The “Where You Fit” quiz classified me as a solid liberal, which quite honestly surprised me since I’m labeled as being part of the 14 percent of the population that is “highly politically engaged.” I always thought of myself as more of a passive liberal, as a typical white college student who holds progressive viewpoints on the environment and racial equality but doesn’t go as far as to protest or obnoxiously tell everyone (who will listen) my opinions. But it was a simple quiz, and I had to be marked down somewhere, and I feel as though the heart of the government shutdown and the debate over Obamacare is exactly the same principle: it is a crisis between Democrats and Republicans fighting to act in the way they think they should based on political identity.
Rich Lowry’s article “The Fight Goes On” is an excellent example of the influence of Republican identity on the battle over Obamacare, since he advocates that Republican obstinacy and the ability to fight the general idea of the bill are expected and encouraged (just look at the title). Lowry believes that a dialogue between Democrats and Republicans resulting in “minor improvements” essentially equates to “surrender” of conservative values. Republicans believe that “resistance is not futile” and eventually the Democrats will lose, and they are content with prolonging the government shutdown since, according to Byron York, it is only a 17 percent shutdown and the military pay act is naturally still receiving full funding.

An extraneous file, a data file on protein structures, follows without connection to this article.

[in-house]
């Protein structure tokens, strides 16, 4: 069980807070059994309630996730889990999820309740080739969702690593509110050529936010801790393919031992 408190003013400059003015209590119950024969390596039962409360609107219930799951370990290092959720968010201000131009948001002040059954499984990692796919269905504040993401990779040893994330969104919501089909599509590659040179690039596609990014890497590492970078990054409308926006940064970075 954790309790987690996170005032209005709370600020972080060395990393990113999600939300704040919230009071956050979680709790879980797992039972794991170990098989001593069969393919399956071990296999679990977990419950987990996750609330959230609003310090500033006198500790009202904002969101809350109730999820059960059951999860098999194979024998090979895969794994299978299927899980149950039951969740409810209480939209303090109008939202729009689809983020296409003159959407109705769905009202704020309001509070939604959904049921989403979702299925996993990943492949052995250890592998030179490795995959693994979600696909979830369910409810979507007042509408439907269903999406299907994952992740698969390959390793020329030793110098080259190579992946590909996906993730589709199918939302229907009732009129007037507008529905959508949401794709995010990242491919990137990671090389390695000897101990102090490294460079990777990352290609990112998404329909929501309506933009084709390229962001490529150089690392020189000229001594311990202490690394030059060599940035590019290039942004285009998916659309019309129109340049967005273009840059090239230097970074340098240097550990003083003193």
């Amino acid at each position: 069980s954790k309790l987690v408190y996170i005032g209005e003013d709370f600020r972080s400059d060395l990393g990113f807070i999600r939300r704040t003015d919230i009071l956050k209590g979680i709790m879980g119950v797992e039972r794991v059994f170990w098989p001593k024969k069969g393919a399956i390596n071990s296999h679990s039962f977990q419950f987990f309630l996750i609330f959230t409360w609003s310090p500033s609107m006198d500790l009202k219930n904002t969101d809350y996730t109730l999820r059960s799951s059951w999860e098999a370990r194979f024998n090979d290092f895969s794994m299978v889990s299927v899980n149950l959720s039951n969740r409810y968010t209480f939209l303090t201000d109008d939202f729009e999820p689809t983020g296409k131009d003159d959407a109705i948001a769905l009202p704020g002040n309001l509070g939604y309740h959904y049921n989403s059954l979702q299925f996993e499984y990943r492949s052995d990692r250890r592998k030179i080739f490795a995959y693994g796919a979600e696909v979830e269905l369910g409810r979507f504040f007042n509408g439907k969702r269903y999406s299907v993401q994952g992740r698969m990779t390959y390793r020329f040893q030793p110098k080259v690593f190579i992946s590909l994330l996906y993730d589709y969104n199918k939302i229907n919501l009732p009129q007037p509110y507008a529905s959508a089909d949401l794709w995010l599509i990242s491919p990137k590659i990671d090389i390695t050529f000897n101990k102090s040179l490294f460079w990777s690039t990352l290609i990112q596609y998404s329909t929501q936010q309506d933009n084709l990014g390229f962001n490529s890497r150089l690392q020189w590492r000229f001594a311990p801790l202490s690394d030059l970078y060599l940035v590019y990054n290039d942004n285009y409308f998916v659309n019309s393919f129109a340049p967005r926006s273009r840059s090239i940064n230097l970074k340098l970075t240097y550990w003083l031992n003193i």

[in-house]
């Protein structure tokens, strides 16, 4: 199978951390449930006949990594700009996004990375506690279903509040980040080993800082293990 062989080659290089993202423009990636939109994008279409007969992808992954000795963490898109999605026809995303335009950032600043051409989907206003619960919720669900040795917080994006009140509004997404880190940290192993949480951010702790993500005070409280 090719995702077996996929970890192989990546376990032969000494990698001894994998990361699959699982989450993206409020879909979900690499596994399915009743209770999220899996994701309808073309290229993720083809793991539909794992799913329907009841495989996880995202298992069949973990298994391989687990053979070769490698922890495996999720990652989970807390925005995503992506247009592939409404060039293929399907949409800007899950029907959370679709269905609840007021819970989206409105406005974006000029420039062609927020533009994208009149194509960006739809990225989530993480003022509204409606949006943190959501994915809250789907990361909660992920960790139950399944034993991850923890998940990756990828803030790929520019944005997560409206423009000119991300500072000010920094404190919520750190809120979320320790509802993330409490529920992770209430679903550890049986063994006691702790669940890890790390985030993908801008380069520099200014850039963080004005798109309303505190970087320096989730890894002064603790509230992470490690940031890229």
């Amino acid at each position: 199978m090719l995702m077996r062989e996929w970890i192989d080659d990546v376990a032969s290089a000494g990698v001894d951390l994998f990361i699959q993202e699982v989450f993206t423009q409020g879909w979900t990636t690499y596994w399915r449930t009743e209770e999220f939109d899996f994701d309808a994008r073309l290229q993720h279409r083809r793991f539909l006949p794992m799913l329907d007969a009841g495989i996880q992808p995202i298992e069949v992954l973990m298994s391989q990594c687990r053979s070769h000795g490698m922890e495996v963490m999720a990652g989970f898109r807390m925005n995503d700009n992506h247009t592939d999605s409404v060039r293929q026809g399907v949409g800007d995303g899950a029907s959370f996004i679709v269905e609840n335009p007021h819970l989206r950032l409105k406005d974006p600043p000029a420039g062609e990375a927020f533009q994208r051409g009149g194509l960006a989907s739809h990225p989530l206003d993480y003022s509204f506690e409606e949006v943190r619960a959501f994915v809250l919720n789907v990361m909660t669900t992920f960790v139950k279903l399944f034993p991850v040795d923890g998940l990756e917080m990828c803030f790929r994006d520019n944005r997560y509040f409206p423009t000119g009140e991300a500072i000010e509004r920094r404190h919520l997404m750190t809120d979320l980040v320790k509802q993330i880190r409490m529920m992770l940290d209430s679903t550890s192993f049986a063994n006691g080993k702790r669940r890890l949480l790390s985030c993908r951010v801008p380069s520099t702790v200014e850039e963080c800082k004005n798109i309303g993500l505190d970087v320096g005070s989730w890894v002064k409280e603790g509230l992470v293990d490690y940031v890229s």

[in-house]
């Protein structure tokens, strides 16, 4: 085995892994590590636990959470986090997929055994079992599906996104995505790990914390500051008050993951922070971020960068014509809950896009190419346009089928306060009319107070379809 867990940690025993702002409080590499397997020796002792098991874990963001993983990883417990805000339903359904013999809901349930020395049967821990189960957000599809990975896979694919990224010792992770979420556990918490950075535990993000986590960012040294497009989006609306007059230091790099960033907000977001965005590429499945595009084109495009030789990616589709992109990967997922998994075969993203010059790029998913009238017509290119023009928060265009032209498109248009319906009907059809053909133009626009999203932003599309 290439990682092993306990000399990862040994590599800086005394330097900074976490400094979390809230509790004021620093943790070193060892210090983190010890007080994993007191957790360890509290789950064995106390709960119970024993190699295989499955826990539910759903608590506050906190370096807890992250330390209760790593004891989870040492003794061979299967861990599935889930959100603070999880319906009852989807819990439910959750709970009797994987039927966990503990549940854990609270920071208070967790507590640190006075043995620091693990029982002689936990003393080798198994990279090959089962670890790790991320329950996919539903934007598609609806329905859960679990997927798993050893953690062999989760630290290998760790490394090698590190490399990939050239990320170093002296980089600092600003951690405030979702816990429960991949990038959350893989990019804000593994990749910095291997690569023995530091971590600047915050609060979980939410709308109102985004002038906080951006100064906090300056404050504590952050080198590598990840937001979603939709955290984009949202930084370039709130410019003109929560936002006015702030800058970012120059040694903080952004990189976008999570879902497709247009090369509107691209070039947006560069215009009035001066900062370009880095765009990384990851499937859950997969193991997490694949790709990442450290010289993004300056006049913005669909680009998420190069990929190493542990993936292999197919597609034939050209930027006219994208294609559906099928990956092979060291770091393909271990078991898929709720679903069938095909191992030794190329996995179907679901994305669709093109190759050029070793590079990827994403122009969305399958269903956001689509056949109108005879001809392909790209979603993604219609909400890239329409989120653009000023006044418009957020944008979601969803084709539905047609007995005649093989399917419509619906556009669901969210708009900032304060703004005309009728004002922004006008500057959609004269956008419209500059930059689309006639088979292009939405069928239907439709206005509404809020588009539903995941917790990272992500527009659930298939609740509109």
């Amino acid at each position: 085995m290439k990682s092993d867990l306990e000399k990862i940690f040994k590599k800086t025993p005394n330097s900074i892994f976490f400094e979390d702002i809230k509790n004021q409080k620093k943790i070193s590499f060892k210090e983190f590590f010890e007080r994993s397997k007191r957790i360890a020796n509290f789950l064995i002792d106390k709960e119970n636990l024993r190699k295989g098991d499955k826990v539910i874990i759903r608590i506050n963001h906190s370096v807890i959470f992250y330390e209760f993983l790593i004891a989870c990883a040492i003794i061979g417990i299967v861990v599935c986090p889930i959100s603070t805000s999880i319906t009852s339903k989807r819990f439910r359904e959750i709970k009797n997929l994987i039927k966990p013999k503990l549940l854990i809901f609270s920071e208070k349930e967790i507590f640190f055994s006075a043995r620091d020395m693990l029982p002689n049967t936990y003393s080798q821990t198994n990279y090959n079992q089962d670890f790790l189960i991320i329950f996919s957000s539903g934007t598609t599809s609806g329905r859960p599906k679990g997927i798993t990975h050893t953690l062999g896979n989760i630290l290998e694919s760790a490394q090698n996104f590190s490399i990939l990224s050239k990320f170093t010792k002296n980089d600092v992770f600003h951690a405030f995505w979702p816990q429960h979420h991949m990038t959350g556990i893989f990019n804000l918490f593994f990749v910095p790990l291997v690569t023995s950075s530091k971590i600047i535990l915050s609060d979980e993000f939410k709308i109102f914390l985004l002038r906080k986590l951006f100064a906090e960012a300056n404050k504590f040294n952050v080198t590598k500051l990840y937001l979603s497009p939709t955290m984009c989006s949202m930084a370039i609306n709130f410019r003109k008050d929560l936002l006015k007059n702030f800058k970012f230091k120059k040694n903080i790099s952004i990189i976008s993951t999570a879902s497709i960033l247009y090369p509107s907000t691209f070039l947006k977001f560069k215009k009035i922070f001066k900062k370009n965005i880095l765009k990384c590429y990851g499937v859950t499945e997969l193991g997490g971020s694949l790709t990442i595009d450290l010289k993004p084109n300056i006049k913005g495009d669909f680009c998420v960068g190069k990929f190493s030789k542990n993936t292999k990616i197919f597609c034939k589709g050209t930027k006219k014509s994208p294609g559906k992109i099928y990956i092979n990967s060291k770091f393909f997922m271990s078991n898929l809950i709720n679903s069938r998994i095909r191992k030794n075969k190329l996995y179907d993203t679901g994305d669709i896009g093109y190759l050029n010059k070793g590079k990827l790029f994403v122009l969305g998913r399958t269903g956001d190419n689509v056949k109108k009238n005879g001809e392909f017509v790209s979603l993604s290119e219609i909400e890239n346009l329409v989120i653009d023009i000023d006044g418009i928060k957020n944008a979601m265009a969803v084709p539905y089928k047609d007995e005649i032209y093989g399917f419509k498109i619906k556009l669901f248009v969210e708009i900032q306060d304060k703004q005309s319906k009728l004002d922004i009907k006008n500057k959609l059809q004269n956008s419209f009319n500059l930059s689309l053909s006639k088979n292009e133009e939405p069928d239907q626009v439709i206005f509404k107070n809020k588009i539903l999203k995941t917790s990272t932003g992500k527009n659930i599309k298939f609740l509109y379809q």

While I believe both parties are acting unhelpful and almost childish in their persistence to simply fight back for the sake of fighting, the both parties are just as guilty of being stubborn because they think it is their duty as members of that party. Lowry’s article and other right wing sources demonstrate that, regardless of political view, it is extremely easy to find a plethora of flaws and stupid decisions in both parties. I don’t believe Obamacare is a good system, but it has become an amorphous cloud of problems and revisions that Democrats advocate for because they understandably like the concept of accessible healthcare, and Republicans fight against because they think it is a waste of everyone’s money.
Moreover, the specific cause of the government shutdown is not extraordinarily relevant in this case, and continued disagreement between parties is a result of refusal to meet in the middle since political identity is so crucial to our system.
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